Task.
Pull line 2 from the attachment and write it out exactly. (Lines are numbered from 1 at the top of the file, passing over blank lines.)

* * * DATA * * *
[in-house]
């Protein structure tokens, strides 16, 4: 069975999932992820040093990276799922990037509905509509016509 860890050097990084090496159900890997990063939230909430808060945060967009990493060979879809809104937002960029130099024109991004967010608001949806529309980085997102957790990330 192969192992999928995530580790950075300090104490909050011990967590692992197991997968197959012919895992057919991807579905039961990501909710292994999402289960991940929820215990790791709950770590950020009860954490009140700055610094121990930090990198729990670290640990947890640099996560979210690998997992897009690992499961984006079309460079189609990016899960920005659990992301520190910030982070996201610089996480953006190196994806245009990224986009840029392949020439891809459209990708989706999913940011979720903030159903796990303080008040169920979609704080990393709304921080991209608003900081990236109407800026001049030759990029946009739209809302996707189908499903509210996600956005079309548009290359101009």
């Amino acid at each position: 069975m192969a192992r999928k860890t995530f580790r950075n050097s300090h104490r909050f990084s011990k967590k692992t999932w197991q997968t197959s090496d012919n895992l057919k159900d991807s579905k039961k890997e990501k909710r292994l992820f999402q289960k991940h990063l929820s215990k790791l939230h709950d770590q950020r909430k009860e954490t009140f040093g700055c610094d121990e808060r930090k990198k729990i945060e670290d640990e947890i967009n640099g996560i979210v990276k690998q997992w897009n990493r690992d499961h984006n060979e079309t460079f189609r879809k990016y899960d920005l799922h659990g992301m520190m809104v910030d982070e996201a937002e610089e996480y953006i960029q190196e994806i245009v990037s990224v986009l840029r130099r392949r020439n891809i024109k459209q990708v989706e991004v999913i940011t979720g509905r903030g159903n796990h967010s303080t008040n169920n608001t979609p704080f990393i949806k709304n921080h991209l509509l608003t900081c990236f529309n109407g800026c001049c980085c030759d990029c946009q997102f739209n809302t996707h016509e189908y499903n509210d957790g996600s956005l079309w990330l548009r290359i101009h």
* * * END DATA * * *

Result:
């Protein structure tokens, strides 16, 4: 069975999932992820040093990276799922990037509905509509016509 860890050097990084090496159900890997990063939230909430808060945060967009990493060979879809809104937002960029130099024109991004967010608001949806529309980085997102957790990330 192969192992999928995530580790950075300090104490909050011990967590692992197991997968197959012919895992057919991807579905039961990501909710292994999402289960991940929820215990790791709950770590950020009860954490009140700055610094121990930090990198729990670290640990947890640099996560979210690998997992897009690992499961984006079309460079189609990016899960920005659990992301520190910030982070996201610089996480953006190196994806245009990224986009840029392949020439891809459209990708989706999913940011979720903030159903796990303080008040169920979609704080990393709304921080991209608003900081990236109407800026001049030759990029946009739209809302996707189908499903509210996600956005079309548009290359101009």